Our deposits are insured by the FDIC to the maximum amount permitted by law, which is currently $250,000 per depositor. On October 14, 2008, the FDIC announced the Temporary Transaction Account Guarantee Program to strengthen confidence in the banking system. The program was subsequently extended through June 30, 2010.  The new rule also allows, at the participating FDIC-insured institutions’ option, full deposit insurance coverage for non-interest bearing transaction accounts regardless of the dollar amount until June 30, 2010.  We have elected to participate in the program by paying a 10 basis point surcharge on the non-interest bearing transaction accounts over $250,000.  In addition, the FDIC has finalized a new premium rate structure and has imposed a uniform increase in minimum assessment from five cents to twelve cents annually for every $100 of domestic deposits on institutions that are assigned to the lowest risk category for the first calendar quarter of 2009.  Effective April 1, 2009, assessment rates were adjusted to differentiate for risk. Banks in the best risk category pay a base rate from twelve to sixteen cents per $100 of deposits. Further, on May 22, 2009, the FDIC adopted a final rule imposing a 5-basis-point emergency special assessment on all insured depository institutions on June 30, 2009 that was collected on September 30, 2009. The rule also gave the FDIC the ability to impose future emergency special assessments of up to 5 basis points if necessary until March 31, 2010.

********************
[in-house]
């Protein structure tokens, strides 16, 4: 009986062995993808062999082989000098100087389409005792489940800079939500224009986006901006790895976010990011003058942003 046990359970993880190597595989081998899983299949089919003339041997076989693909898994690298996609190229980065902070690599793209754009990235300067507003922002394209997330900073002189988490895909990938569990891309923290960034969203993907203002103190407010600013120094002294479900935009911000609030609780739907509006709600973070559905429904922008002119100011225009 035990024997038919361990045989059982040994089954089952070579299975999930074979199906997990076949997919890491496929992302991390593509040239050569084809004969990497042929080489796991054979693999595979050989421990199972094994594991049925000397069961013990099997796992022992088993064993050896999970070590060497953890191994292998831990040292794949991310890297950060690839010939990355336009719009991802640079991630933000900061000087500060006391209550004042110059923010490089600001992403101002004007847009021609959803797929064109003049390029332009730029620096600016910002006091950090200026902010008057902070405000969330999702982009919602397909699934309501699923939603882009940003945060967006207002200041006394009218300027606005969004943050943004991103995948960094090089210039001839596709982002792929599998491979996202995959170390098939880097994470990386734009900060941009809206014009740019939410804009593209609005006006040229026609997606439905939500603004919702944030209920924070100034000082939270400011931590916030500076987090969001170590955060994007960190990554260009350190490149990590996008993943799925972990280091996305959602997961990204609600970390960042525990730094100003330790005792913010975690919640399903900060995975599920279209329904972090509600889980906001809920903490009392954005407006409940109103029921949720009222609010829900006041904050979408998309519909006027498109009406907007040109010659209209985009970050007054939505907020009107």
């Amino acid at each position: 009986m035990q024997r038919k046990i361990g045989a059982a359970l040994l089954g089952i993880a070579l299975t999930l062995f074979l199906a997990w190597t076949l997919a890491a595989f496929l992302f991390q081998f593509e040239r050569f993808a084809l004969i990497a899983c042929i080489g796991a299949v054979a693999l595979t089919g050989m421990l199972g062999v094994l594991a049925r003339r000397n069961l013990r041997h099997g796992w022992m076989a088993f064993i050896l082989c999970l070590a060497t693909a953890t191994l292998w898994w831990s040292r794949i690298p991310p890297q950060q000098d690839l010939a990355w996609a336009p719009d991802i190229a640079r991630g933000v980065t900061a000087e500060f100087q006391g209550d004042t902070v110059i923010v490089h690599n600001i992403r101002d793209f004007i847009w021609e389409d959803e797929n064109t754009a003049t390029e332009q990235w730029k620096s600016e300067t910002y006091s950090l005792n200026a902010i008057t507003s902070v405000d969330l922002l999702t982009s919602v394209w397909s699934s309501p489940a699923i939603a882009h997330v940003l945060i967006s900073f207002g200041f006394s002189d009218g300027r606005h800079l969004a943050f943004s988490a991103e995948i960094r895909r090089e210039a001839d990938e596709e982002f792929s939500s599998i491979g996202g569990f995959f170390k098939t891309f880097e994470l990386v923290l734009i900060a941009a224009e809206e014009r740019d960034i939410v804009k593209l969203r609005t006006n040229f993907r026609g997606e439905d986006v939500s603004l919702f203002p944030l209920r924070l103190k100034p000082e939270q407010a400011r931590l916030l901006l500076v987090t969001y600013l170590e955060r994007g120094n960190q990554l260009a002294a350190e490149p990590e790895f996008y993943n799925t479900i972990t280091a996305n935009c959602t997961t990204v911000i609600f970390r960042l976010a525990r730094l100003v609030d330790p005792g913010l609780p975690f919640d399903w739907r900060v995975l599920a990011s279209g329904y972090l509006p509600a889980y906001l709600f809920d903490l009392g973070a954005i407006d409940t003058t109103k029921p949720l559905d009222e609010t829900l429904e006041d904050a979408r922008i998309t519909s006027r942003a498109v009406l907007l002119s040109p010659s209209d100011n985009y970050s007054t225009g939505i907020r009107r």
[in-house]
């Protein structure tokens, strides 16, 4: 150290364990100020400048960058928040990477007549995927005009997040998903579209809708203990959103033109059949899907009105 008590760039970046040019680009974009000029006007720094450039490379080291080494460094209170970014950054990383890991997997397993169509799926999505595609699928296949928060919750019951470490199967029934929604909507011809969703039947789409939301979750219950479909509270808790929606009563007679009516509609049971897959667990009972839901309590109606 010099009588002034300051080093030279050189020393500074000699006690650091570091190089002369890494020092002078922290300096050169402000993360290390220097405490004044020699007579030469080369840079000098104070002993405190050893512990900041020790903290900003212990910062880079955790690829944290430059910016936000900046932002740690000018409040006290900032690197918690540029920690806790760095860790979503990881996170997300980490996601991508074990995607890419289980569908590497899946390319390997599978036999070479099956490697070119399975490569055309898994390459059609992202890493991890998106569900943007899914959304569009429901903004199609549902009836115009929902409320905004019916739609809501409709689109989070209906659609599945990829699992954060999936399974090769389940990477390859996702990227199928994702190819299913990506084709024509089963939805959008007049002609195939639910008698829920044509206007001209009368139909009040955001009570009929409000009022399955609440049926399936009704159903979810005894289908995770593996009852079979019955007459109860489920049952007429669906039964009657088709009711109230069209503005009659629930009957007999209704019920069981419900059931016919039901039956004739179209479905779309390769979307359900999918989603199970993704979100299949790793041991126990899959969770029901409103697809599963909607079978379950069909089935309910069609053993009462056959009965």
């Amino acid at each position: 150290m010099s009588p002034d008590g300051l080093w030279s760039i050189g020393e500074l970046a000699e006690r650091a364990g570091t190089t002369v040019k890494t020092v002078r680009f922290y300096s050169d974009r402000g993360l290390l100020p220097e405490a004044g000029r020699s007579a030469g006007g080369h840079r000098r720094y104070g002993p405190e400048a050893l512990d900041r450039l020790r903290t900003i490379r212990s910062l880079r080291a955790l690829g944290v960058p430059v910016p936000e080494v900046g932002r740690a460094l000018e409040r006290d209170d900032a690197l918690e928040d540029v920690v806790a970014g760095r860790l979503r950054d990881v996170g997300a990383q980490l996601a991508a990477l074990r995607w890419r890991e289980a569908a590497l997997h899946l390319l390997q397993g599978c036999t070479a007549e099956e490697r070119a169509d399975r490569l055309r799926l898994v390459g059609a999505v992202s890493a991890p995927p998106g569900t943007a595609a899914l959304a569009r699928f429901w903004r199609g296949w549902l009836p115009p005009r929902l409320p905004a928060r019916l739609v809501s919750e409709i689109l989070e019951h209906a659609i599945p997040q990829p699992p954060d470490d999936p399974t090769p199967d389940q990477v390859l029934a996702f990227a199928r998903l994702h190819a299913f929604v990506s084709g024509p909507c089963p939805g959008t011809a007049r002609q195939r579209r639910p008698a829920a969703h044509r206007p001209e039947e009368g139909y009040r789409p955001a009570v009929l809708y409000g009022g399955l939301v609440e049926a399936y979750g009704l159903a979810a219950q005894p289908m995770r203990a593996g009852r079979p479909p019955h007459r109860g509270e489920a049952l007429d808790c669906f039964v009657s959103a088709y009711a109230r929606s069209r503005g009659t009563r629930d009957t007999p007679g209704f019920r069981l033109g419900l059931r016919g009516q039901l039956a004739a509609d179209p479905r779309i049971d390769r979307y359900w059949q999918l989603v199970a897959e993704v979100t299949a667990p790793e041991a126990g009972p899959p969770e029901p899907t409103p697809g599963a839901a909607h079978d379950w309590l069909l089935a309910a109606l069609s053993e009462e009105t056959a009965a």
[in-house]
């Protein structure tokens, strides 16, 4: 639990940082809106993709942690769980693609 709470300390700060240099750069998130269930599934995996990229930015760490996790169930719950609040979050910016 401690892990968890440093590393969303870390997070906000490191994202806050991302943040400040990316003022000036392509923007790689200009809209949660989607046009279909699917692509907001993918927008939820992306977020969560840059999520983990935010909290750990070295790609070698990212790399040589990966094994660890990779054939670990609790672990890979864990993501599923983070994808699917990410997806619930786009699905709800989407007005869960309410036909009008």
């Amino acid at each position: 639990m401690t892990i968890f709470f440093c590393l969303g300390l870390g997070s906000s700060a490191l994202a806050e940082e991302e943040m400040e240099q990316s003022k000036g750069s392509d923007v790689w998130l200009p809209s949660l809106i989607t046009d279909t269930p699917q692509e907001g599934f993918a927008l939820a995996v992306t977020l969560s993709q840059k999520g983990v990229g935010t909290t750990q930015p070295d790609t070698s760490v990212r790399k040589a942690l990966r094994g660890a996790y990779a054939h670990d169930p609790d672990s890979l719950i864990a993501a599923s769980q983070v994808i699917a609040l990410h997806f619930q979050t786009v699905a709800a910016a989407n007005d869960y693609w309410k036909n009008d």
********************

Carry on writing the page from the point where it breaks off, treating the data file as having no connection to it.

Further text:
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Community Reinvestment Act